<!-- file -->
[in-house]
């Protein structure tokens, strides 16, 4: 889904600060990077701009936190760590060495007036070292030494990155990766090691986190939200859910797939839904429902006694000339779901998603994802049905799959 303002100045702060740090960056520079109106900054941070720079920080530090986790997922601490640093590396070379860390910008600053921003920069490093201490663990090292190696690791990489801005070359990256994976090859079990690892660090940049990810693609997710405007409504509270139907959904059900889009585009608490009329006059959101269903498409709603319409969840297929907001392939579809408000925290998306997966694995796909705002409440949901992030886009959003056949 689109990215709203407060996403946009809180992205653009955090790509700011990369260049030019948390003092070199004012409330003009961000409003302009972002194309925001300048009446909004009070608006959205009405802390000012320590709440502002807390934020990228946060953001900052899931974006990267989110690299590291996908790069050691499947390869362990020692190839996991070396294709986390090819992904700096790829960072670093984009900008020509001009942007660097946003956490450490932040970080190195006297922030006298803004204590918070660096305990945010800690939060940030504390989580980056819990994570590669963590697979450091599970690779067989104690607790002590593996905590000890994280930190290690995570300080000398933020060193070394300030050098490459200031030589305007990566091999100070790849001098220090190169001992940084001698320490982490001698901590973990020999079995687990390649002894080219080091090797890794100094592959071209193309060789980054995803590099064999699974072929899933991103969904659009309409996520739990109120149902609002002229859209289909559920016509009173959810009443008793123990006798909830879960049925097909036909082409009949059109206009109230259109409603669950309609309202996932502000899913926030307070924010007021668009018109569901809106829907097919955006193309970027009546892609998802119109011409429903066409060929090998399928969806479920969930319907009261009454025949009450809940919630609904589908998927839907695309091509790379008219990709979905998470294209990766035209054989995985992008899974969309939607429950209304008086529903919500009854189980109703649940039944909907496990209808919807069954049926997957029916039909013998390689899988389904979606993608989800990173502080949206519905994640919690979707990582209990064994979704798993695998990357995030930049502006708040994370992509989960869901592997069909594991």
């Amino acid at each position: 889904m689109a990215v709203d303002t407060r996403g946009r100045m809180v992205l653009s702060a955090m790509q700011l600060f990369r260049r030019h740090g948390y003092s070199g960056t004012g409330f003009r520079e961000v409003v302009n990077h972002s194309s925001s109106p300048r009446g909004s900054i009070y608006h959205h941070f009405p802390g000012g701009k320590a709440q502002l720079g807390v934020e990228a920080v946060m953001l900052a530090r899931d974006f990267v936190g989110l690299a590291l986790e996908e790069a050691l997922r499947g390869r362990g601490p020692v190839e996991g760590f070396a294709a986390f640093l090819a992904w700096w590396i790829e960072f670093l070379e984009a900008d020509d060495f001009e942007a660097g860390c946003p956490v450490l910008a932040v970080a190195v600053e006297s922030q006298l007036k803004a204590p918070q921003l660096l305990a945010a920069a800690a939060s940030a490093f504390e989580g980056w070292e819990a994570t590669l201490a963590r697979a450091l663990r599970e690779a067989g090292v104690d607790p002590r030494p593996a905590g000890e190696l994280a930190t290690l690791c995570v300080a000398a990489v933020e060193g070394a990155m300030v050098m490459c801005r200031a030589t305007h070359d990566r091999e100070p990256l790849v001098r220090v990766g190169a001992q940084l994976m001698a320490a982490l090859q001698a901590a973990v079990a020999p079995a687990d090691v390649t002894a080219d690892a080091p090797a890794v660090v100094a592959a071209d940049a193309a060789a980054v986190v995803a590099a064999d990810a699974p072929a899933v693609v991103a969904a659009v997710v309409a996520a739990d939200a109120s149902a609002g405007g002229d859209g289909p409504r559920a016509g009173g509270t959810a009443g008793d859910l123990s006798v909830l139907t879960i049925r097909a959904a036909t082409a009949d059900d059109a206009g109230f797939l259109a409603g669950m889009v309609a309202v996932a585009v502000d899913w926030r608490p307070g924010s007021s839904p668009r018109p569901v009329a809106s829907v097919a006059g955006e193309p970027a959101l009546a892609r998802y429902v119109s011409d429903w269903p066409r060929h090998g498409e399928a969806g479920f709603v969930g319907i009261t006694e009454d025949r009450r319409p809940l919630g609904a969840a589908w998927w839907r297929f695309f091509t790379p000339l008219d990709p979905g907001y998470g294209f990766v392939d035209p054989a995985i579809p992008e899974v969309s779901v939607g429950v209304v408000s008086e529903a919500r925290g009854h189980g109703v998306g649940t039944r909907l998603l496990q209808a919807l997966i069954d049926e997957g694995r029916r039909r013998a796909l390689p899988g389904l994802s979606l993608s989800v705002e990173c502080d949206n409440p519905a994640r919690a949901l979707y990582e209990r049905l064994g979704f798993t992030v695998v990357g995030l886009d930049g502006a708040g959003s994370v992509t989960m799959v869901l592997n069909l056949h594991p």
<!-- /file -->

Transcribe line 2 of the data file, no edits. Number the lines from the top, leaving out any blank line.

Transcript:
């Protein structure tokens, strides 16, 4: 889904600060990077701009936190760590060495007036070292030494990155990766090691986190939200859910797939839904429902006694000339779901998603994802049905799959 303002100045702060740090960056520079109106900054941070720079920080530090986790997922601490640093590396070379860390910008600053921003920069490093201490663990090292190696690791990489801005070359990256994976090859079990690892660090940049990810693609997710405007409504509270139907959904059900889009585009608490009329006059959101269903498409709603319409969840297929907001392939579809408000925290998306997966694995796909705002409440949901992030886009959003056949 689109990215709203407060996403946009809180992205653009955090790509700011990369260049030019948390003092070199004012409330003009961000409003302009972002194309925001300048009446909004009070608006959205009405802390000012320590709440502002807390934020990228946060953001900052899931974006990267989110690299590291996908790069050691499947390869362990020692190839996991070396294709986390090819992904700096790829960072670093984009900008020509001009942007660097946003956490450490932040970080190195006297922030006298803004204590918070660096305990945010800690939060940030504390989580980056819990994570590669963590697979450091599970690779067989104690607790002590593996905590000890994280930190290690995570300080000398933020060193070394300030050098490459200031030589305007990566091999100070790849001098220090190169001992940084001698320490982490001698901590973990020999079995687990390649002894080219080091090797890794100094592959071209193309060789980054995803590099064999699974072929899933991103969904659009309409996520739990109120149902609002002229859209289909559920016509009173959810009443008793123990006798909830879960049925097909036909082409009949059109206009109230259109409603669950309609309202996932502000899913926030307070924010007021668009018109569901809106829907097919955006193309970027009546892609998802119109011409429903066409060929090998399928969806479920969930319907009261009454025949009450809940919630609904589908998927839907695309091509790379008219990709979905998470294209990766035209054989995985992008899974969309939607429950209304008086529903919500009854189980109703649940039944909907496990209808919807069954049926997957029916039909013998390689899988389904979606993608989800990173502080949206519905994640919690979707990582209990064994979704798993695998990357995030930049502006708040994370992509989960869901592997069909594991």